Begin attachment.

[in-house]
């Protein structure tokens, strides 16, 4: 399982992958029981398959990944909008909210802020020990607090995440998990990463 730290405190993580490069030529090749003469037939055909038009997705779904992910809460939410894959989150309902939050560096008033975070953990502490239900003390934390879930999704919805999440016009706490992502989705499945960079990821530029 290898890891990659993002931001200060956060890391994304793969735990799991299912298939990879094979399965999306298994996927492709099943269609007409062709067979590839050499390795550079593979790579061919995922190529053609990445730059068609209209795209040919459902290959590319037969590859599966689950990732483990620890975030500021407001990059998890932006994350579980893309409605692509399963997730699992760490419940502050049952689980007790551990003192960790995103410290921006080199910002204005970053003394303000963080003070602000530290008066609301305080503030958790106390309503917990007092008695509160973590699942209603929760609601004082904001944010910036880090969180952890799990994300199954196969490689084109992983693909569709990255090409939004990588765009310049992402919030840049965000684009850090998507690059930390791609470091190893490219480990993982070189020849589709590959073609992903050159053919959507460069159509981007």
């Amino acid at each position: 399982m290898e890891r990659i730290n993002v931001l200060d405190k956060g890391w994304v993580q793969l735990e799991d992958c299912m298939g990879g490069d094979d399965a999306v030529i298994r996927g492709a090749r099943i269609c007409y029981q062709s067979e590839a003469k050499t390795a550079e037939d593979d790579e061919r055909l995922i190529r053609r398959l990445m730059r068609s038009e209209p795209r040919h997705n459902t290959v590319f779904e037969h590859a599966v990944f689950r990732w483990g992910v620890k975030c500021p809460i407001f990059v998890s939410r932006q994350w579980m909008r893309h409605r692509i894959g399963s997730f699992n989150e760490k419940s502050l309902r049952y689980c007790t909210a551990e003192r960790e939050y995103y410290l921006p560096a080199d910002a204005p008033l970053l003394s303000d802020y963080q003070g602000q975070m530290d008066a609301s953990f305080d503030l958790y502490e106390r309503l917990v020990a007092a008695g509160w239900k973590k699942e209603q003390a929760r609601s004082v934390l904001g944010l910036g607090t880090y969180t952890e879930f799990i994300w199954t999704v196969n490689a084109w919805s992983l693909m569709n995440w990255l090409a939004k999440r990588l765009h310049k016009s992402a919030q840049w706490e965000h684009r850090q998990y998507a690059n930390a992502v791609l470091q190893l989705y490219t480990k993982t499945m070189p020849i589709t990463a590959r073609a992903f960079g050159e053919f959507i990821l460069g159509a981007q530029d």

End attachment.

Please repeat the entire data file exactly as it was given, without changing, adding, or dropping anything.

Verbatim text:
[in-house]
């Protein structure tokens, strides 16, 4: 399982992958029981398959990944909008909210802020020990607090995440998990990463 730290405190993580490069030529090749003469037939055909038009997705779904992910809460939410894959989150309902939050560096008033975070953990502490239900003390934390879930999704919805999440016009706490992502989705499945960079990821530029 290898890891990659993002931001200060956060890391994304793969735990799991299912298939990879094979399965999306298994996927492709099943269609007409062709067979590839050499390795550079593979790579061919995922190529053609990445730059068609209209795209040919459902290959590319037969590859599966689950990732483990620890975030500021407001990059998890932006994350579980893309409605692509399963997730699992760490419940502050049952689980007790551990003192960790995103410290921006080199910002204005970053003394303000963080003070602000530290008066609301305080503030958790106390309503917990007092008695509160973590699942209603929760609601004082904001944010910036880090969180952890799990994300199954196969490689084109992983693909569709990255090409939004990588765009310049992402919030840049965000684009850090998507690059930390791609470091190893490219480990993982070189020849589709590959073609992903050159053919959507460069159509981007």
């Amino acid at each position: 399982m290898e890891r990659i730290n993002v931001l200060d405190k956060g890391w994304v993580q793969l735990e799991d992958c299912m298939g990879g490069d094979d399965a999306v030529i298994r996927g492709a090749r099943i269609c007409y029981q062709s067979e590839a003469k050499t390795a550079e037939d593979d790579e061919r055909l995922i190529r053609r398959l990445m730059r068609s038009e209209p795209r040919h997705n459902t290959v590319f779904e037969h590859a599966v990944f689950r990732w483990g992910v620890k975030c500021p809460i407001f990059v998890s939410r932006q994350w579980m909008r893309h409605r692509i894959g399963s997730f699992n989150e760490k419940s502050l309902r049952y689980c007790t909210a551990e003192r960790e939050y995103y410290l921006p560096a080199d910002a204005p008033l970053l003394s303000d802020y963080q003070g602000q975070m530290d008066a609301s953990f305080d503030l958790y502490e106390r309503l917990v020990a007092a008695g509160w239900k973590k699942e209603q003390a929760r609601s004082v934390l904001g944010l910036g607090t880090y969180t952890e879930f799990i994300w199954t999704v196969n490689a084109w919805s992983l693909m569709n995440w990255l090409a939004k999440r990588l765009h310049k016009s992402a919030q840049w706490e965000h684009r850090q998990y998507a690059n930390a992502v791609l470091q190893l989705y490219t480990k993982t499945m070189p020849i589709t990463a590959r073609a992903f960079g050159e053919f959507i990821l460069g159509a981007q530029d």